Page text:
To render. Be rendered.
A magazine of poetry and related arts straight from L.A.
Inside a Battle Royal
— from Ralph Ellison’s American Classic Invisible Man
(The protagonist—whose name we never learn—has arrived at a hotel ballroom where “the town’s leading white citizens” had invited him to reprise the oration he presented on his high school graduation day, a speech extolling the virtue of humbleness. The narrator reports that upon arrival “I was told that since I was to be there anyway I might as well take part in the battle royal to be fought by some of my schoolmates as part of the entertainment”.)
Blindfolded, I could no longer control my motions. I had no dignity. I stumbled about like a baby or a drunken man. The smoke had become thicker and with each new blow it seemed to sear and further restrict my lungs. My saliva become like hot bitter glue. A glove connected with my head, filling my mouth with warm blood. It was everywhere. I could not tell if the moisture I felt upon my body was sweat or blood. A blow landed hard against the nape of my neck. I felt myself going over, my head hitting the floor. Streaks of blue light filled the black world behind the blindfold. I lay prone, pretending that I was knocked out, but felt myself seized by hands and yanked to my feet. “Get going, black boy! Mix it up!” My arms were like lead, my head smarting from blows. I managed to feel my way to the ropes and held on, trying to catch my breath. A glove landed in my mid-section and I went over again, feeling as though the smoke had become a knife jabbed into my guts. Pushed this way and that by the legs milling around, I finally pulled erect and discovered that I could see the black, sweat-washed forms weaving in the smoky-blue atmosphere like drunken dancers weaving to the rapid drum-like thuds of blows.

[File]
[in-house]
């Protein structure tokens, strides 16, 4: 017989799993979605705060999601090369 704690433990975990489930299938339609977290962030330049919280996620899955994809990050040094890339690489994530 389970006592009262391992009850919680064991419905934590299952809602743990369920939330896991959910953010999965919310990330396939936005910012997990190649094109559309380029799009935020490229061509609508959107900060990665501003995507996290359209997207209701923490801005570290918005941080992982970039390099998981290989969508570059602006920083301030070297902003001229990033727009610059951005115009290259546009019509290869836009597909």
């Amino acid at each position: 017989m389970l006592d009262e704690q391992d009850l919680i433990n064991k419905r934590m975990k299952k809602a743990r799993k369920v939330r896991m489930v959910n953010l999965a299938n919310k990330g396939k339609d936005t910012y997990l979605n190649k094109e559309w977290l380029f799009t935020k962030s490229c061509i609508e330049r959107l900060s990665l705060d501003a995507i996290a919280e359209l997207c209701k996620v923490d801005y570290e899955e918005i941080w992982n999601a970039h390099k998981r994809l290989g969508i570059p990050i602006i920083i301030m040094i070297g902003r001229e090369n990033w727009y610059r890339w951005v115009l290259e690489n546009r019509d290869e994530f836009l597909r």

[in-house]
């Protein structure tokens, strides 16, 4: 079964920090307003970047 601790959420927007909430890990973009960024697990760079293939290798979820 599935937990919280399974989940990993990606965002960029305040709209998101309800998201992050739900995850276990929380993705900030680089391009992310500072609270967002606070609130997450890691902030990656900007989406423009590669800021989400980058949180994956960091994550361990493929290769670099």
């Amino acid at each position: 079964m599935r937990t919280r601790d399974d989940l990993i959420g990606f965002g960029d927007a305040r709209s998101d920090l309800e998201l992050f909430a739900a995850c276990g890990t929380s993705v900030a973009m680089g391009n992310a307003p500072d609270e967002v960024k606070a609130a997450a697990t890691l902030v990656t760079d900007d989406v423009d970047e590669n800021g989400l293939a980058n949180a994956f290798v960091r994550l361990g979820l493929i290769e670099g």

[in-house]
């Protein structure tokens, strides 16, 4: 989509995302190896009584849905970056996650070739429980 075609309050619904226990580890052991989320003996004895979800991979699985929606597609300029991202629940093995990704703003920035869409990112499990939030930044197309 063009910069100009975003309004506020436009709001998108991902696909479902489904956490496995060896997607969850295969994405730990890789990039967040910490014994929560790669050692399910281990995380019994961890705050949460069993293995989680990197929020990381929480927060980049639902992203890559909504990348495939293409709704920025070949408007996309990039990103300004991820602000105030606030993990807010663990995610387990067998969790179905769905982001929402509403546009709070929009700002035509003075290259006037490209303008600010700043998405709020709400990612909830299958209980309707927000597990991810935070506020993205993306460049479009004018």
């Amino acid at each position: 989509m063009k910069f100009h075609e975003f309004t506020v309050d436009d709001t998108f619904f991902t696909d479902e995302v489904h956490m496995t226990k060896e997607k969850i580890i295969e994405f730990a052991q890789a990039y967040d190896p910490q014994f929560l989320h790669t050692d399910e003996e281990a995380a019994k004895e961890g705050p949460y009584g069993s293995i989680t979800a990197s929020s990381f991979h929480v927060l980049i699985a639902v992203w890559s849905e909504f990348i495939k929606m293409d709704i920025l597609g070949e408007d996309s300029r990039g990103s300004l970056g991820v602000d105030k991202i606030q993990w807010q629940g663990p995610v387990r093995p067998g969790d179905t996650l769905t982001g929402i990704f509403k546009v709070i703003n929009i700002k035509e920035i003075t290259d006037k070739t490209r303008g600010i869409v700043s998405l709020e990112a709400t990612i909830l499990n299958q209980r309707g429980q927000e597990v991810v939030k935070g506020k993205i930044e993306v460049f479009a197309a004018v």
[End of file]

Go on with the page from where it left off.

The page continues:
Everyone fought hysterically. It was complete anarchy. Everybody fought everybody else. No group fought together for long. Two, three, four, fought one, then turned to fight each other, were themselves attacked. Blows landed below the belt and in the kidney, with the gloves open as well as closed, and with my eye partly opened now there was not so much terror. I moved carefully, avoiding blows, although not too many to attract attention, fighting from group to group….
Taking a fake fall, I saw a boy going down heavily beside me as though he were felled by a single blow, saw a sneaker-clad foot shoot into his groin as the two who had knocked him down stumbled upon him. I rolled out of range, feeling a twinge of nausea.
The harder we fought the more threatening the men became. And yet, I had begun to worry about my speech again. How would it go? Would they recognize my ability? . . .
Ralph Ellison, 1914-1994